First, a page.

In the past month, EDNY judges have issued two significant opinions regarding creditors.
First, on April 21, 2014, in In re: HSBC Bank, USA, N.A. Debit Card Overdraft Fee Litigation, 13 MD 2451 (E.D.N.Y), Judge Arthur D. Spatt issued a rare order granting a motion for reconsideration. This was a class action involving allegations that HSBC customers were improperly charged “overdraft fees” on debit card transactions. Plaintiffs claimed that the bank posted debits in a “largest to smallest” order instead of chronologically in order to maximize overdraft fees for itself, allegedly in violation of the bank’s agreements with customers.
Judge Spatt had initially dismissed plaintiffs’ claims for violation of New York General Business Law (“GBL”) § 349 and breach of contract. The GBL claim was dismissed as untimely because the federal class action was filed more than three years after the conduct at issue. Upon reconsideration, the Court held that because the plaintiffs had originally filed their claim in New York state court and received a dismissal without prejudice, they should have been entitled to the benefit of tolling under the U.S. Supreme Court’s decision in American Pipe & Construction Co. v. Utah, 414 U.S. 538 (1974). Further, the Court recognized that the state court action provided HSBC with timely notice of the GBL claim, and so “HSBC cannot be heard to complain about lack of notice or prejudice in having to defend against this claim.” Id. at 13.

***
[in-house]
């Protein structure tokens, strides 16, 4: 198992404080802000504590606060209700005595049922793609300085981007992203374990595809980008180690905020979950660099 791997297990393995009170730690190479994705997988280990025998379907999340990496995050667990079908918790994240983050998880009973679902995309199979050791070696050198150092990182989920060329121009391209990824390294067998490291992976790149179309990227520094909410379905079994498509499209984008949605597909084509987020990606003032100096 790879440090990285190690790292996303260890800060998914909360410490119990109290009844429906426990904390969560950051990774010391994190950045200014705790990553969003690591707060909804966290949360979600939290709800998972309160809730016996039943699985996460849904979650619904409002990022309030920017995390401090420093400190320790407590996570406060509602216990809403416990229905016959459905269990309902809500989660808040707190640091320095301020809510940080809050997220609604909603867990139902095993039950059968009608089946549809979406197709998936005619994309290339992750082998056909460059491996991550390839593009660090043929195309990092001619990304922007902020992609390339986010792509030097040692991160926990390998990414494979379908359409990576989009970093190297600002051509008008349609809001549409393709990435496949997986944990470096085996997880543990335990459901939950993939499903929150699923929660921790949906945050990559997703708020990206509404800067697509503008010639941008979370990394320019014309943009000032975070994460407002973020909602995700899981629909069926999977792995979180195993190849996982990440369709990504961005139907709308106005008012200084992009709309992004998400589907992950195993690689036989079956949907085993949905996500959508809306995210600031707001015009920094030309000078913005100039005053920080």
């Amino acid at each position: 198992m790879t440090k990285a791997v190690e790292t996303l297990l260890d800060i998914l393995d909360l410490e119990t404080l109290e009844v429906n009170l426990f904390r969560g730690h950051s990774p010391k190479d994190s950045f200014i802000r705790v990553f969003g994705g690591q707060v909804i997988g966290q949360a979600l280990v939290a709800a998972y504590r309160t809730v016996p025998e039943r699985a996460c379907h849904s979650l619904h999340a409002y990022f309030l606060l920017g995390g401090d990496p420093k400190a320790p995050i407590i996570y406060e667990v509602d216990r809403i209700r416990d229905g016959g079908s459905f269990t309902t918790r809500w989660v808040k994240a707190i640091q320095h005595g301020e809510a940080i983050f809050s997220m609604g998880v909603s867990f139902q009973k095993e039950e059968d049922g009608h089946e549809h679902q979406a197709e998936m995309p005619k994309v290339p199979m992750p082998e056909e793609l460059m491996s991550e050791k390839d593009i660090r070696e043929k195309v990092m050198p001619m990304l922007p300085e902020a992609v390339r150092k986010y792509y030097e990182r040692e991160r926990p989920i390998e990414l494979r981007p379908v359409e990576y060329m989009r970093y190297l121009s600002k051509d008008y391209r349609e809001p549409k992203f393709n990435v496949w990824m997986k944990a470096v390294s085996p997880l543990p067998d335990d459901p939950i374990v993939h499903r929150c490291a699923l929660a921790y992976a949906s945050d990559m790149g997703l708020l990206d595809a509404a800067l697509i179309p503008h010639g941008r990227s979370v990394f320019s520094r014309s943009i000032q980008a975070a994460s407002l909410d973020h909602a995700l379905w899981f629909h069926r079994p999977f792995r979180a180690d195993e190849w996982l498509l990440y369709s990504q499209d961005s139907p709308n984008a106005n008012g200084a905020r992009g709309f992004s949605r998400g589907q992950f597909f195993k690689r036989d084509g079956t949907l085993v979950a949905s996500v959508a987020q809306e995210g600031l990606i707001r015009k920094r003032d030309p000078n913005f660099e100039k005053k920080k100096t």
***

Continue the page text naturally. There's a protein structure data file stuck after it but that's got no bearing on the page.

The breach of contract claim had been dismissed for failure to allege a breach of a specific term of the contracts at issue. In granting the reconsideration motion, Judge Spatt said that he now recognized that he had previously “overlooked” some of the provisions in the debit card agreements, in particular a provision stating that debit card transactions would be treated as a “simultaneous withdrawal” from customers’ checking accounts. Id. at 14.
In the second case, in an April 4, 2014 judgment and order in Jiaxing Globillion Import and Export Co. v. Argington, Inc., 11 CV 6291 (JBW) (E.D.N.Y), Judge Jack B. Weinstein granted summary judgment for plaintiff and pierced the corporate veil to hold one of the corporate defendant’s two shareholders liable for the company’s breach of contract. Plaintiff Jiaxing Globallion Import and Export Co. (“JG”) entered into a contract with Argington, Inc., to supply children’s furniture and furniture parts for a contract price of nearly $900,000, and delivered the goods in 28 shipments between 2009 and 2011. Argington paid only for a portion of the shipments, and earlier in the case a default judgment was entered against it for $672,905. The Court granted JG’s summary judgment motion on its claim to pierce the corporate veil, which under governing Missouri law had to be pled as a distinct cause of action. The grounds for the veil piercing were that the two shareholders (husband and wife) made all decisions for the company, while not adhering to any corporate formalities, comingling funds and using corporate funds for their personal expenses, including purchases at Costco, Crate and Barrel, Home Depot, IKEA, Prospect Park Tennis and elsewhere. Important for the decision was their failure to declare as income the personal expenses the corporation paid for them. Because of these personal expenses, the company became undercapitalized. Between 2009 and 2012 the company’s debt to vendors went from 0 to $558,000, but instead of paying their vendors the shareholders disbursed $554,000 from the corporation to themselves. They also disbursed to themselves $193,000 in loans.